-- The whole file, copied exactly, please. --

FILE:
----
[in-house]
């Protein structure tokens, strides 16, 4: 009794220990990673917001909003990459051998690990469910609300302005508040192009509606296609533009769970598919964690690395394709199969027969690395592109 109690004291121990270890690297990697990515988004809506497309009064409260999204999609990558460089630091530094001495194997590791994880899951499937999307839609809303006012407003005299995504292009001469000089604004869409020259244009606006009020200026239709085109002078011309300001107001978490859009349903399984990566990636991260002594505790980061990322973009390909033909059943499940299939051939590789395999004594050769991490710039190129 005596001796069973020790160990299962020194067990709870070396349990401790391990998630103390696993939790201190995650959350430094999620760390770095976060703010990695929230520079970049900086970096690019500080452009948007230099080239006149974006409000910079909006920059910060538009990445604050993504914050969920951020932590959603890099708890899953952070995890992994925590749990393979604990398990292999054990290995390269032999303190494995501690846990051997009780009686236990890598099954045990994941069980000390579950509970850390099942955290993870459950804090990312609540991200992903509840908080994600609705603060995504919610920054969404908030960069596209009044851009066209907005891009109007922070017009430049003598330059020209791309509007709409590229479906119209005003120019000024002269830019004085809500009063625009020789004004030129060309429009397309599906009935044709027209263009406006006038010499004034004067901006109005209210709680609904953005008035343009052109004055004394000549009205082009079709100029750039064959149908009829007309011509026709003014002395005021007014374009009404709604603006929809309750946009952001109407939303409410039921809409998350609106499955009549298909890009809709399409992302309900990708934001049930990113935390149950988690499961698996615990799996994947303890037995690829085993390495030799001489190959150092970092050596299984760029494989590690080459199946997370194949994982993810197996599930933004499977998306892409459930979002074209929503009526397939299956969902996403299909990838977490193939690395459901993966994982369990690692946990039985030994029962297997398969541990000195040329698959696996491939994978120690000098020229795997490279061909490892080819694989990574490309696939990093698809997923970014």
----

[in-house]
């Protein structure tokens, strides 16, 4: 009794220990990673917001909003990459051998690990469910609300302005508040192009509606296609533009769970598919964690690395394709199969027969690395592109 109690004291121990270890690297990697990515988004809506497309009064409260999204999609990558460089630091530094001495194997590791994880899951499937999307839609809303006012407003005299995504292009001469000089604004869409020259244009606006009020200026239709085109002078011309300001107001978490859009349903399984990566990636991260002594505790980061990322973009390909033909059943499940299939051939590789395999004594050769991490710039190129 005596001796069973020790160990299962020194067990709870070396349990401790391990998630103390696993939790201190995650959350430094999620760390770095976060703010990695929230520079970049900086970096690019500080452009948007230099080239006149974006409000910079909006920059910060538009990445604050993504914050969920951020932590959603890099708890899953952070995890992994925590749990393979604990398990292999054990290995390269032999303190494995501690846990051997009780009686236990890598099954045990994941069980000390579950509970850390099942955290993870459950804090990312609540991200992903509840908080994600609705603060995504919610920054969404908030960069596209009044851009066209907005891009109007922070017009430049003598330059020209791309509007709409590229479906119209005003120019000024002269830019004085809500009063625009020789004004030129060309429009397309599906009935044709027209263009406006006038010499004034004067901006109005209210709680609904953005008035343009052109004055004394000549009205082009079709100029750039064959149908009829007309011509026709003014002395005021007014374009009404709604603006929809309750946009952001109407939303409410039921809409998350609106499955009549298909890009809709399409992302309900990708934001049930990113935390149950988690499961698996615990799996994947303890037995690829085993390495030799001489190959150092970092050596299984760029494989590690080459199946997370194949994982993810197996599930933004499977998306892409459930979002074209929503009526397939299956969902996403299909990838977490193939690395459901993966994982369990690692946990039985030994029962297997398969541990000195040329698959696996491939994978120690000098020229795997490279061909490892080819694989990574490309696939990093698809997923970014």